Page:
No one had given any advance thought to a divided Korea. The Pentagon urgently assigned a colonel with the wonderful name of Charles H. (Tick) Bonesteel III to propose a line dividing Korea into the two occupation zones, which were intended to be temporary. Lifting a couple of paragraphs from my previous 2010 telling of this tale:

Here’s the amazing part. Bonesteel had the assignment, but he didn’t have a decent map of Korea that showed, for example, the boundary lines of the Korean provinces, nor even major geographical features like rivers and mountains, that might enable him to work out a rational, relevant line on a map. Bonesteel and his partner on this mission, Lt. Co. Dean Rusk (yes, the Dean Rusk who later became secretary of state and one of the architects of the Vietnam War) found a wall map that showed the entire region but the level of detail was such that all they could tell was that the 38th parallel seemed to cut across roughly the middle of the country. They apparently noted that the Korean capital, Seoul, was south of the parallel, which seemed a good thing since the U.S. was going to occupy the south.

The higher brass in the Pentagon agreed to the Bonesteel-Rusk proposal. The only suspense was whether Stalin would accept it, since everyone from the U.S. side realized they had no way to prevent the Soviets from occupying all of Korea. Surprisingly, and scholars still struggle with why it turned out this way, Stalin not only accepted the 38th parallel as the line, but by the time he did, some of his troops had made it further south and Stalin called them back to the line.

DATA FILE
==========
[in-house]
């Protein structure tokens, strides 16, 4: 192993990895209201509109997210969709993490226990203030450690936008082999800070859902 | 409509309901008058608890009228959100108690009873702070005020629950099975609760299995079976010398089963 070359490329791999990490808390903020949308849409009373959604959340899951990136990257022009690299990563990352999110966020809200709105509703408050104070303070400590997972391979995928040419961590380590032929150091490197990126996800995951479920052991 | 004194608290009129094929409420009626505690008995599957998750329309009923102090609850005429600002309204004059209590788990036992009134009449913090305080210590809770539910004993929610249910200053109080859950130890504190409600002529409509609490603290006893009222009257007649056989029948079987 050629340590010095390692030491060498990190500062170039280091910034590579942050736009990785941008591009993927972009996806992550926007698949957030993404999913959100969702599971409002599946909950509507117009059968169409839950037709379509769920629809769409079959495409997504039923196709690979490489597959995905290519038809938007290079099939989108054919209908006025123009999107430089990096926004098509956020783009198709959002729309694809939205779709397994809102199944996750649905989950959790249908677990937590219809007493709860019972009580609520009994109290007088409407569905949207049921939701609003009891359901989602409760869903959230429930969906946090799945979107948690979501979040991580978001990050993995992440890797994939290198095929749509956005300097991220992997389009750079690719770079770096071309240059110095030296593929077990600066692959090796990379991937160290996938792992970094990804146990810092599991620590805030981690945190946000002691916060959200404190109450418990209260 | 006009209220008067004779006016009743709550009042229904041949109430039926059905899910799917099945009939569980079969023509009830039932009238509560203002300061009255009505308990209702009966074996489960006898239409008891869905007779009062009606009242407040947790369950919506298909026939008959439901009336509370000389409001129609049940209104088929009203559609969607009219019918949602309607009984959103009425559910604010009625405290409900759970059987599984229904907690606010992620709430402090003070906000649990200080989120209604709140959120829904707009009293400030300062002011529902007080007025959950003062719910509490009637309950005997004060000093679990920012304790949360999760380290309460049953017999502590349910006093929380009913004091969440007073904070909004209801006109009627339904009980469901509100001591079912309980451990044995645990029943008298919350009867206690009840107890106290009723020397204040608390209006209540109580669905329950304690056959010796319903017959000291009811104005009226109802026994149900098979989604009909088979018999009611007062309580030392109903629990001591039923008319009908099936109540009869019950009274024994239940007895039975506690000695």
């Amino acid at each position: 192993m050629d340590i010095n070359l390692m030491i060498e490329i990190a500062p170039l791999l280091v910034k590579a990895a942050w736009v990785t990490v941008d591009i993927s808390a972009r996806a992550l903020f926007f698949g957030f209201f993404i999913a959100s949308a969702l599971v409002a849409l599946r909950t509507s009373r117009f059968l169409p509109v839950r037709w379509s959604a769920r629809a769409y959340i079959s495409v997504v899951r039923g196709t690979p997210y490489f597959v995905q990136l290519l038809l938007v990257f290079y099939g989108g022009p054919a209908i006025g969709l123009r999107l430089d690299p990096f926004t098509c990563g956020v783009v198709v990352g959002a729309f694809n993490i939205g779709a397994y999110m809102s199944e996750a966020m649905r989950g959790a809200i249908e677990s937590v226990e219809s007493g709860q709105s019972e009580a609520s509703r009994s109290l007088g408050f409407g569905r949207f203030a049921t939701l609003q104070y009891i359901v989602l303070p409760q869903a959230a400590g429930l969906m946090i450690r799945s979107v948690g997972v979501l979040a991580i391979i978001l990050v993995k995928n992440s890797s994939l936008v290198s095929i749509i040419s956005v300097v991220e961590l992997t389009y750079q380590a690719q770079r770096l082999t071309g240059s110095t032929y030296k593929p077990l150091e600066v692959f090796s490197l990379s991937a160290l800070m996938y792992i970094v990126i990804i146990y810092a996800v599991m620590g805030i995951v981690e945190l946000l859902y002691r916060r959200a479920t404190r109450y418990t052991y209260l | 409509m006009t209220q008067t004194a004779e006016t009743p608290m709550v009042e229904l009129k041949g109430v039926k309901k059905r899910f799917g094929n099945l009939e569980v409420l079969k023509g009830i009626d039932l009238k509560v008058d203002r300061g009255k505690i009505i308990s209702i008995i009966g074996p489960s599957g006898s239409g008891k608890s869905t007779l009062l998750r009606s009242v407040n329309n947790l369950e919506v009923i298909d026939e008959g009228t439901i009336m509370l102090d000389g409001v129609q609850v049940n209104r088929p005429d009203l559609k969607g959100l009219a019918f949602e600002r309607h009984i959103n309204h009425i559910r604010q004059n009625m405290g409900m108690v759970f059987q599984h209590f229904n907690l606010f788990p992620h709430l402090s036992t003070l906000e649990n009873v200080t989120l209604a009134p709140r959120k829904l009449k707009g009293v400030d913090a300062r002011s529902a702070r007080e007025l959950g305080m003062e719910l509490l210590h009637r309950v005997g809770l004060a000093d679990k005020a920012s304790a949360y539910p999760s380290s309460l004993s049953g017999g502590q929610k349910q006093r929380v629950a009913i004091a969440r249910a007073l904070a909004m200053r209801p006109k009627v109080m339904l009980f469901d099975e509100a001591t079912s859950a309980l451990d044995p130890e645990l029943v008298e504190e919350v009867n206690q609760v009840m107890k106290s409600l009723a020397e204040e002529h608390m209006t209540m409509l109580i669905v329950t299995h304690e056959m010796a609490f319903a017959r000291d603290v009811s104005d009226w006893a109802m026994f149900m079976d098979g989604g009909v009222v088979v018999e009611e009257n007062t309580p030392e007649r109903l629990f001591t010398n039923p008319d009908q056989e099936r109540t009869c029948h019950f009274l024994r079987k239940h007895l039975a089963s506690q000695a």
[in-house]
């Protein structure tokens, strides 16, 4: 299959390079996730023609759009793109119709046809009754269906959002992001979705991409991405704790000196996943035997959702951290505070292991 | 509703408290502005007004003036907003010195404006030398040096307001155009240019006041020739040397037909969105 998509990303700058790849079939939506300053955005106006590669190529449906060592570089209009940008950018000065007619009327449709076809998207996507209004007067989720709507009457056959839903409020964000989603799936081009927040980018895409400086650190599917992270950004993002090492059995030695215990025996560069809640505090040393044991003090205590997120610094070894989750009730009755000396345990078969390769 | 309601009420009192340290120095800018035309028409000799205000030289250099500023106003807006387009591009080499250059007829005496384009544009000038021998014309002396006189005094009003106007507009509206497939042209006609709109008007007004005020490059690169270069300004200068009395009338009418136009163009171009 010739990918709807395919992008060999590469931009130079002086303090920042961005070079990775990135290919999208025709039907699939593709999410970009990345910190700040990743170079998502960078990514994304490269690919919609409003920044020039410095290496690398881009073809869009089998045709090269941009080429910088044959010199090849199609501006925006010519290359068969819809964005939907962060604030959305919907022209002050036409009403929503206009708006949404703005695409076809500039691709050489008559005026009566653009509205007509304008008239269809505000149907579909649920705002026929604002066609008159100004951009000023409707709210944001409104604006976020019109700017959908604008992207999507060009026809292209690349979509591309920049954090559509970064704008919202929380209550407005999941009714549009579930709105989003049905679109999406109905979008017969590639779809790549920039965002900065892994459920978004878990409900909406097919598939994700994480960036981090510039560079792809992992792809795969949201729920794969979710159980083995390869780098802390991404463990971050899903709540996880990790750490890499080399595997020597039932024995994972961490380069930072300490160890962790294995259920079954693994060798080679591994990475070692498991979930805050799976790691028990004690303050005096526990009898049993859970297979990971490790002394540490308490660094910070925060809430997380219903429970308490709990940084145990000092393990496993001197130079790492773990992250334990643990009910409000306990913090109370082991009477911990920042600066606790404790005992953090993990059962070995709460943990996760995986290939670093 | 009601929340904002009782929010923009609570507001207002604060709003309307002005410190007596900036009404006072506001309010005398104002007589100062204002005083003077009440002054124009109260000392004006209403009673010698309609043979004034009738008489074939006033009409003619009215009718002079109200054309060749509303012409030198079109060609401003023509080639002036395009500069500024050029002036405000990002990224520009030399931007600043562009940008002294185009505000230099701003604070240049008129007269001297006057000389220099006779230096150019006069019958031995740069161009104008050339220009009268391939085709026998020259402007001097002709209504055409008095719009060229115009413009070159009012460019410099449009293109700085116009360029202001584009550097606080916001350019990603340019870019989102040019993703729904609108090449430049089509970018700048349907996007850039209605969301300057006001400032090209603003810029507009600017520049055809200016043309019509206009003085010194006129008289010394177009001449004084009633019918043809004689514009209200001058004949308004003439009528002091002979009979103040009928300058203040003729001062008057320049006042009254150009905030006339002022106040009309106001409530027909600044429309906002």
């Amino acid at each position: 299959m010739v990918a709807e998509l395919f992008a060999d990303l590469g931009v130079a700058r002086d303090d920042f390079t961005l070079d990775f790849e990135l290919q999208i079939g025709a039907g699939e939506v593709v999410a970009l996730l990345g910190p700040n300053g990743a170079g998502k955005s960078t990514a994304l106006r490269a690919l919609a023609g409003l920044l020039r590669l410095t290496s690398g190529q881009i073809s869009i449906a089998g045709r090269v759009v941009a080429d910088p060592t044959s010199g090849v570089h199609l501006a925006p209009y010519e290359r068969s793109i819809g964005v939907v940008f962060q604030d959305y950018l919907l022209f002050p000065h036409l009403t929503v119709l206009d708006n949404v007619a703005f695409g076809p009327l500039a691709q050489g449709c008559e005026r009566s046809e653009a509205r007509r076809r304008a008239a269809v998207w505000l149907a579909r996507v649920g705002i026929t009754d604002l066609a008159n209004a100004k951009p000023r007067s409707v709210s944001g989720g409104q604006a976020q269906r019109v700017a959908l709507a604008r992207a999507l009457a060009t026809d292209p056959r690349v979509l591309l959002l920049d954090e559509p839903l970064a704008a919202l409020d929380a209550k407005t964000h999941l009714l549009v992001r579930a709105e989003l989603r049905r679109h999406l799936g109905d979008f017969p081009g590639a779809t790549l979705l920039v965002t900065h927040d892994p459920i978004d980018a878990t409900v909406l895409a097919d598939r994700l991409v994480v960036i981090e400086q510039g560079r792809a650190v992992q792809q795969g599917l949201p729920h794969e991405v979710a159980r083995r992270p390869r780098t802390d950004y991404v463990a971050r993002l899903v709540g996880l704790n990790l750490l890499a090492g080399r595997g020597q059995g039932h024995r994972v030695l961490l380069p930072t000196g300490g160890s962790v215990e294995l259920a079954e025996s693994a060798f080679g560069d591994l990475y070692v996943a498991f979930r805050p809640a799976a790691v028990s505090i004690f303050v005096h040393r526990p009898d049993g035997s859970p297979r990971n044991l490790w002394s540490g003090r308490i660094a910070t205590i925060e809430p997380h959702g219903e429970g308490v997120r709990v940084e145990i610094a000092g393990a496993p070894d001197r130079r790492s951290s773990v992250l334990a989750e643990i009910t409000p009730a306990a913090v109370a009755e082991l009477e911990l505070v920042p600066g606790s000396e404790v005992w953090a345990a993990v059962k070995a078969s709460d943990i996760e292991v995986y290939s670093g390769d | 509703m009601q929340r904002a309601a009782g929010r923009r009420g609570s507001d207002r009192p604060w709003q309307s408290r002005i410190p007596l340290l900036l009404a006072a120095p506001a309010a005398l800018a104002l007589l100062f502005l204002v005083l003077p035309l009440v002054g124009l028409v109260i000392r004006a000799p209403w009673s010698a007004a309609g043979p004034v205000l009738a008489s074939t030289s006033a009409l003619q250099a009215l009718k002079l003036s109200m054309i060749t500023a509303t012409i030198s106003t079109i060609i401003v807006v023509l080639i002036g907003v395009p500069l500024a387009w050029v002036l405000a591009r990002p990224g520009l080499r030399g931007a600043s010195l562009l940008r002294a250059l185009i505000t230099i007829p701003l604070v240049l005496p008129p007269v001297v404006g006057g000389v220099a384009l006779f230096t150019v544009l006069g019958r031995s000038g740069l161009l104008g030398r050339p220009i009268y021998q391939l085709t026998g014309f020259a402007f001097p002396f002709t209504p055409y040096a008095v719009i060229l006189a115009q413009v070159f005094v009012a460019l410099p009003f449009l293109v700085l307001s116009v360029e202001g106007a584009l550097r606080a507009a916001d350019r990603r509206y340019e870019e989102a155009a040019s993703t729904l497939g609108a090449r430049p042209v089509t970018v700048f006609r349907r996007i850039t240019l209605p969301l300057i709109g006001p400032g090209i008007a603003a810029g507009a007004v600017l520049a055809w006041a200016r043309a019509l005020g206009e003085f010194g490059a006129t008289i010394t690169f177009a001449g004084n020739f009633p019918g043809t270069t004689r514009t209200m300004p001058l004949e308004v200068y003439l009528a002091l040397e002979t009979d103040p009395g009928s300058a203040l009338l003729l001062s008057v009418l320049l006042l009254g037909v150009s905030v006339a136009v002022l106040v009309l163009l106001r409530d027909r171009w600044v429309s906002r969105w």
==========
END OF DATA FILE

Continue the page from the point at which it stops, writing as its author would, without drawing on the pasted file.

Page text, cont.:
The 38th parallel made a ridiculous boundary. It ignored Korean provincial boundaries and obvious geographical features, cutting across rivers, hills, roads and rail lines. Of course, Bonesteel couldn’t see any of those on the map, and he had no idea that 38th parallel would divide Korea into two nations for the next 67 years and counting. It gave the Russian zone a slight majority of the Korean territory, but the U.S. zone a huge majority of the population and the economic assets.

Well, as you know, although there is occasional talk of an eventual reunification of what should be the single nation of Korea, that hastily drawn, ludicrous Bonesteel line became and remains the boundary between North and South Korea. Of course, the drawing of the line is not exactly the whole reason that there is a separate North Korea — the tale continues directly into the Cold War and beyond. The Cold War also led to the division of the city of Berlin and the nation of Germany, in a similar manner and for similar reasons, but those boundaries, after causing a great deal of stress and misery, have been erased.

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But we still have a Democratic People’s Republic of North Korea, now ruled by the grandson (Kim Jong-Un) of the Kim (Kim Il Sung, who from the grave still holds the title of “Eternal President”) who was installed temporarily by the Soviets in 1945.

If by any chance you find this tale intriguding enough to want to know a bit more, here’s my more thorough 2010 version, which includes excerpts from the official Army history, which confirms the basic lunacy of how this went down and includes a brief summary of my favorite Kurt Vonnegut novel, “The Sirens of Titan,” in order to introduce Vonnegut’s great line: “I was a victim of a series of accidents, as are we all.”